TransAtlantic, by Colum McCann, Bloomsbury, RRP£18.99 / Random House, RRP$27, 320 pages
As Jack Alcock and Arthur Brown inch into the Newfoundland air in the converted Vickers bomber that will carry them across the Atlantic, they are watched into the distance by an American mother and daughter.
It is 1919 and for the two Englishmen, freed from the Great War, this attempt at the first nonstop transatlantic flight is like a rebirth, or even a birth: “The creation of a new moment, raw, dynamic, warless.”
TransAtlantic, Colum McCann’s spiritually airborne new novel, weaves together several characters, linked by the journeys they make between North America and Ireland (and vice versa).
His previous book, the 2009 National Book Award-winning Let the Great World Spin, was a humane extrapolation from Philippe Petit’s 1974 tightrope walk between the Twin Towers. In TransAtlantic, McCann again takes real events, with real people, and sends them into the world anew.
In his sixth novel, Dublin-born McCann probes the space between public event and private experience. When Alcock and Brown plunge nose-first into a Galway bog, they find themselves in front of a line of soldiers: “There’s a war going on, he knows. But there’s always some sort of war going on in Ireland, isn’t there? One never knows quite whom or what to trust. Don’t shoot, he thinks. After all this, don’t shoot us.”
Then McCann shifts the tale backwards, to 1845. At a dockside near Dublin, Frederick Douglass, the black American abolitionist, steps down a gangplank. Douglass was an escaped slave whose autobiography became a touchstone of the antislavery movement. This visit to Ireland was part of his speaking tour.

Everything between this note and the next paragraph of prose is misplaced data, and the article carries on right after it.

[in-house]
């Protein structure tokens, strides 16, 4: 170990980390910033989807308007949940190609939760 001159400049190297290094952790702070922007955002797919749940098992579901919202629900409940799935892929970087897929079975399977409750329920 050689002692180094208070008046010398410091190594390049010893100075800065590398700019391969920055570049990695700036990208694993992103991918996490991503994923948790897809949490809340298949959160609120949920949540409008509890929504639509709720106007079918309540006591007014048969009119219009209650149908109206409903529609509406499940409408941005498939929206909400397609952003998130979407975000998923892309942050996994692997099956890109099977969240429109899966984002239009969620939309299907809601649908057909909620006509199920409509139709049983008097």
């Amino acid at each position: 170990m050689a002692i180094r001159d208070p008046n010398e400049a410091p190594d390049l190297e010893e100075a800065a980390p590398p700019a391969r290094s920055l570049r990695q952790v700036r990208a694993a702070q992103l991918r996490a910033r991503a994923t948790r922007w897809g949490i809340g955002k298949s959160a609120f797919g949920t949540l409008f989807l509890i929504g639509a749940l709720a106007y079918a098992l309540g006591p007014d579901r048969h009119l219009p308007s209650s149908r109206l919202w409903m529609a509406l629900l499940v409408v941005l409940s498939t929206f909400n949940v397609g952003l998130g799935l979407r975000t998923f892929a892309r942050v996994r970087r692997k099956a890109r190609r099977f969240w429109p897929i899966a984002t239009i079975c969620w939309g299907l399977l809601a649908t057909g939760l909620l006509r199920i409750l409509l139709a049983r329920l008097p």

Against a backdrop of the potato famine killing thousands not far from his host’s elegant front door, Douglass describes to those gathered in his honour how he was denied a first-class ticket and forced into steerage on his Atlantic crossing.
Not so the next transatlantic traveller, Senator George Mitchell, leaving Manhattan in 1998 for yet another flight, another stint with his mobile wardrobe and “set of lurking ghost clothes” as he sets off to broker what will become the Good Friday Agreement. Mitchell is in pursuit of a world where there is “room for at least two truths”.
It is the creation of a space for several truths that gives this book its beauty and, sometimes, horror. It is a series of forays into idealism and all that can preserve, or taint, it.
On that 1919 transatlantic flight, Brown carries a letter handed to him by Lottie, the young woman who, with her mother Emily Ehrlich, watched the take-off. These women and their descendants come to the fore later in the book. In Dublin, Douglass notices a housemaid, Lily, who is inspired to make his passage in reverse. Her voyage to the US, where she becomes Lily Ehrlich – and Emily’s mother – is as epic as any. McCann is celebrating the endless human capacity to refashion the bad into something positive.